Each year the field of science writing is growing more competitive. In fact, the 2013 AAAS internship fair had a record-high of over 70 participants. That means your ability to produce an attractive resume and cover letter is crucial to your potential candidacy for an internship or job. (Not to mention the number of clips and outlets you’ve accrued and written for over the years.) However, even more important than your paper work are your interviewing skills.
As an aspiring science journalist, I am constantly interviewing sources for stories, asking questions and taking notes. Yet, when it comes time for me to give the answers, I often become stressed, which then makes me ramble. I understand and have experienced the pressure that comes with an interview, and I think solid preparation is the key to success. Therefore, I’m going to lend a helping hand to my fellow competitors and provide ten tips for how you can knock your interviewer’s socks off.
1. Be able to summarize why you’re pursuing science writing and how you entered the field in 30 seconds.
2. Know how your experience and skills fit with the needs of the media outlet for which you’re interviewing.
3. Know other media outlets that publish similar and different science content and be able to identify some authors at each outlet.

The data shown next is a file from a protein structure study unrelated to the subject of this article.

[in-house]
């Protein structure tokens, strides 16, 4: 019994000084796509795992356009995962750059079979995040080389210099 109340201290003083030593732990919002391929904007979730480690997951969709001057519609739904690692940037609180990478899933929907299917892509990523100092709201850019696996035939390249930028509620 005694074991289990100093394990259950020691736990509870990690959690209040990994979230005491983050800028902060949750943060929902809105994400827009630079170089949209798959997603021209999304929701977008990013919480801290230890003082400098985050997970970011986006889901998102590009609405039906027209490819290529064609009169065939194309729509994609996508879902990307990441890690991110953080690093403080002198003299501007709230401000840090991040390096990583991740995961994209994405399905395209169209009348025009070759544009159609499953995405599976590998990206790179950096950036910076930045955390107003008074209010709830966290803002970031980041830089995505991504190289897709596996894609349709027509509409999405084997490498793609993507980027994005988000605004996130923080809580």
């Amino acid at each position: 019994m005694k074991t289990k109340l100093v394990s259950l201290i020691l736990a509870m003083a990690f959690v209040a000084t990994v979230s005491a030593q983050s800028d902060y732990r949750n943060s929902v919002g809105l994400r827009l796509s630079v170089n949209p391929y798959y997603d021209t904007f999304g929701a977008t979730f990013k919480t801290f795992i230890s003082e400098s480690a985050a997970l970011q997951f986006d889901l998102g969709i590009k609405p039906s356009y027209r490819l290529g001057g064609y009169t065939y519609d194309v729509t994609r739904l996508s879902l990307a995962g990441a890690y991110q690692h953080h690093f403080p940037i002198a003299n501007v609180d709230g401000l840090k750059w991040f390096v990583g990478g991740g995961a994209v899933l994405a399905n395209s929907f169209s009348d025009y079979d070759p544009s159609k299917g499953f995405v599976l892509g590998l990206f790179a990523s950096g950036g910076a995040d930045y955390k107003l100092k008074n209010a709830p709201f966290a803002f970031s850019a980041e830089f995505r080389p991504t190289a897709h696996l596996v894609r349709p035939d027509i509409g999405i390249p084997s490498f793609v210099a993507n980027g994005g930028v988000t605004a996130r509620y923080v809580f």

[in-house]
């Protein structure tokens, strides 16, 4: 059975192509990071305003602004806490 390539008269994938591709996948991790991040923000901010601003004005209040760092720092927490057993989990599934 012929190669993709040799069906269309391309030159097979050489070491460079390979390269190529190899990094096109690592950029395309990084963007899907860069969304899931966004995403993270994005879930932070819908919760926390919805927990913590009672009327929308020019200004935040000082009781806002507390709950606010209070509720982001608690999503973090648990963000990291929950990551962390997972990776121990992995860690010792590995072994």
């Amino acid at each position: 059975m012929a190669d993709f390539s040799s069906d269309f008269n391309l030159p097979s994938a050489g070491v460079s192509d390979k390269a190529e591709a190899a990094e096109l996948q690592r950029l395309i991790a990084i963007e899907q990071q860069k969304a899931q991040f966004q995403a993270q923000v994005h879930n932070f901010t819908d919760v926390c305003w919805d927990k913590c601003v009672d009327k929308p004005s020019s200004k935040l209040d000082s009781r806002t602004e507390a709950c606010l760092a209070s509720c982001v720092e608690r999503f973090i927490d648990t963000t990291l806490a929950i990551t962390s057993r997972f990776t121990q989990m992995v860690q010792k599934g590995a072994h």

4. Be able to identify a handful of journalists whose content you enjoy reading.
5. Don’t just follow print journalists. Know your journalists in broadcast and video, too.
6. Stay current with non-science news. Often times an interviewer will ask you if there is any news that could be reported in a different way that would fit their type of publication. In other words, find the science angles to non-science news.
7. Be quick on your feet. If your interviewer asks for a story pitch, have a handful ready complete with catchy headlines and leads.
8. Be able to communicate how this position will help you in your career prospects.
9. Be able to answer why the media outlet for which you’re interviewing will meet your needs better than other media outlets.
10. Approach each question like you’re writing a story. Be as clear and concise as possible. Include only the most relevant information and if you have some interesting anecdotes include them.